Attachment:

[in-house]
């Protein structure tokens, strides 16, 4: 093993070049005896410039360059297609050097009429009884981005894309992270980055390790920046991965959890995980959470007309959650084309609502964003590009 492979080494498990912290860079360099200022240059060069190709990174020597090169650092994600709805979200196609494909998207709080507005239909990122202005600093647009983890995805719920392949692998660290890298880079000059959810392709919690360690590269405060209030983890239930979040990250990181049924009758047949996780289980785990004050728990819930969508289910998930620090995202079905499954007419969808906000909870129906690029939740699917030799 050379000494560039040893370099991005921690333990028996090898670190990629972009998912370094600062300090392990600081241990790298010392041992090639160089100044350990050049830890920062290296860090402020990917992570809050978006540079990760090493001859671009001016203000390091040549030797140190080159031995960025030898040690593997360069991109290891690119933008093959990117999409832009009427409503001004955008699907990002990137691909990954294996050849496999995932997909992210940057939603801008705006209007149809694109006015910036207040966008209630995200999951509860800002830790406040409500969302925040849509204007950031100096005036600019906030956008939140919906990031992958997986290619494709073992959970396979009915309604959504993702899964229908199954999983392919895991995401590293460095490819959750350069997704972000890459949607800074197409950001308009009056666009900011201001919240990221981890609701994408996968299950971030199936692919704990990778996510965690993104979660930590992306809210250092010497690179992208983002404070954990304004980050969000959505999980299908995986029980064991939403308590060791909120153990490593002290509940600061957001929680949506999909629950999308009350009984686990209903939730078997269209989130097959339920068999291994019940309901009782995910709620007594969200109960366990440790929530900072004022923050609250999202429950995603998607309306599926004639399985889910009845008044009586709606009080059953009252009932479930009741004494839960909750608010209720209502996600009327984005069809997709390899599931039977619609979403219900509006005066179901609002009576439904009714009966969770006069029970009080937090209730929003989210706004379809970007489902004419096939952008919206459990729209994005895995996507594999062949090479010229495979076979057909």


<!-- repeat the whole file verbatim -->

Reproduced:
[in-house]
């Protein structure tokens, strides 16, 4: 093993070049005896410039360059297609050097009429009884981005894309992270980055390790920046991965959890995980959470007309959650084309609502964003590009 492979080494498990912290860079360099200022240059060069190709990174020597090169650092994600709805979200196609494909998207709080507005239909990122202005600093647009983890995805719920392949692998660290890298880079000059959810392709919690360690590269405060209030983890239930979040990250990181049924009758047949996780289980785990004050728990819930969508289910998930620090995202079905499954007419969808906000909870129906690029939740699917030799 050379000494560039040893370099991005921690333990028996090898670190990629972009998912370094600062300090392990600081241990790298010392041992090639160089100044350990050049830890920062290296860090402020990917992570809050978006540079990760090493001859671009001016203000390091040549030797140190080159031995960025030898040690593997360069991109290891690119933008093959990117999409832009009427409503001004955008699907990002990137691909990954294996050849496999995932997909992210940057939603801008705006209007149809694109006015910036207040966008209630995200999951509860800002830790406040409500969302925040849509204007950031100096005036600019906030956008939140919906990031992958997986290619494709073992959970396979009915309604959504993702899964229908199954999983392919895991995401590293460095490819959750350069997704972000890459949607800074197409950001308009009056666009900011201001919240990221981890609701994408996968299950971030199936692919704990990778996510965690993104979660930590992306809210250092010497690179992208983002404070954990304004980050969000959505999980299908995986029980064991939403308590060791909120153990490593002290509940600061957001929680949506999909629950999308009350009984686990209903939730078997269209989130097959339920068999291994019940309901009782995910709620007594969200109960366990440790929530900072004022923050609250999202429950995603998607309306599926004639399985889910009845008044009586709606009080059953009252009932479930009741004494839960909750608010209720209502996600009327984005069809997709390899599931039977619609979403219900509006005066179901609002009576439904009714009966969770006069029970009080937090209730929003989210706004379809970007489902004419096939952008919206459990729209994005895995996507594999062949090479010229495979076979057909």